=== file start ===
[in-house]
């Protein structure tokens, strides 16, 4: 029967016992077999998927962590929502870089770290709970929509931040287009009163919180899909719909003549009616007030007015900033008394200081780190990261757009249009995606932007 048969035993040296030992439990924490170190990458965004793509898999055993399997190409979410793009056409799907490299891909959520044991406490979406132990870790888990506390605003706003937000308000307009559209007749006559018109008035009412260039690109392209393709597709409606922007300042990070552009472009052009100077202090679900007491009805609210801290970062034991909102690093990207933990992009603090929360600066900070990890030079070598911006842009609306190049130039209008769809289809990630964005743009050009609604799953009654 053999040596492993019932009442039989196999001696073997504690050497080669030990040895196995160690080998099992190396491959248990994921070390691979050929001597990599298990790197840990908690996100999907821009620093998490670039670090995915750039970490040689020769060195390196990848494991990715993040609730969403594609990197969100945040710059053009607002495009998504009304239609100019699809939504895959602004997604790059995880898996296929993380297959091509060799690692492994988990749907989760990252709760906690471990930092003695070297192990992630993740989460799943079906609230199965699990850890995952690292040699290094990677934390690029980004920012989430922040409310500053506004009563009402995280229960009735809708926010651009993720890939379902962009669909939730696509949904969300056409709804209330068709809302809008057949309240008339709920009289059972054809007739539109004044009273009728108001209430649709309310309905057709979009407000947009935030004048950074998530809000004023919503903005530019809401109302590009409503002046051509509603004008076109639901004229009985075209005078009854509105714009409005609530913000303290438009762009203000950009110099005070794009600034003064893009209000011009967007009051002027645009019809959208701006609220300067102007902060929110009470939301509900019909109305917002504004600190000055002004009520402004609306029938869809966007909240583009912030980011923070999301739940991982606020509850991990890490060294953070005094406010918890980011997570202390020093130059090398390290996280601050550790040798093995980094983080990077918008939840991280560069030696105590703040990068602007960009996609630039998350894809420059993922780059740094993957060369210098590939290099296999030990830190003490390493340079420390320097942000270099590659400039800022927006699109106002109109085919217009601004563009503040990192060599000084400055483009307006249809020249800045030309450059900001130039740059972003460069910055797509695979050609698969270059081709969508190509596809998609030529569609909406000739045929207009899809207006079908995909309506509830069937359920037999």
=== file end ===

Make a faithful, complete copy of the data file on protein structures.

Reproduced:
[in-house]
């Protein structure tokens, strides 16, 4: 029967016992077999998927962590929502870089770290709970929509931040287009009163919180899909719909003549009616007030007015900033008394200081780190990261757009249009995606932007 048969035993040296030992439990924490170190990458965004793509898999055993399997190409979410793009056409799907490299891909959520044991406490979406132990870790888990506390605003706003937000308000307009559209007749006559018109008035009412260039690109392209393709597709409606922007300042990070552009472009052009100077202090679900007491009805609210801290970062034991909102690093990207933990992009603090929360600066900070990890030079070598911006842009609306190049130039209008769809289809990630964005743009050009609604799953009654 053999040596492993019932009442039989196999001696073997504690050497080669030990040895196995160690080998099992190396491959248990994921070390691979050929001597990599298990790197840990908690996100999907821009620093998490670039670090995915750039970490040689020769060195390196990848494991990715993040609730969403594609990197969100945040710059053009607002495009998504009304239609100019699809939504895959602004997604790059995880898996296929993380297959091509060799690692492994988990749907989760990252709760906690471990930092003695070297192990992630993740989460799943079906609230199965699990850890995952690292040699290094990677934390690029980004920012989430922040409310500053506004009563009402995280229960009735809708926010651009993720890939379902962009669909939730696509949904969300056409709804209330068709809302809008057949309240008339709920009289059972054809007739539109004044009273009728108001209430649709309310309905057709979009407000947009935030004048950074998530809000004023919503903005530019809401109302590009409503002046051509509603004008076109639901004229009985075209005078009854509105714009409005609530913000303290438009762009203000950009110099005070794009600034003064893009209000011009967007009051002027645009019809959208701006609220300067102007902060929110009470939301509900019909109305917002504004600190000055002004009520402004609306029938869809966007909240583009912030980011923070999301739940991982606020509850991990890490060294953070005094406010918890980011997570202390020093130059090398390290996280601050550790040798093995980094983080990077918008939840991280560069030696105590703040990068602007960009996609630039998350894809420059993922780059740094993957060369210098590939290099296999030990830190003490390493340079420390320097942000270099590659400039800022927006699109106002109109085919217009601004563009503040990192060599000084400055483009307006249809020249800045030309450059900001130039740059972003460069910055797509695979050609698969270059081709969508190509596809998609030529569609909406000739045929207009899809207006079908995909309506509830069937359920037999």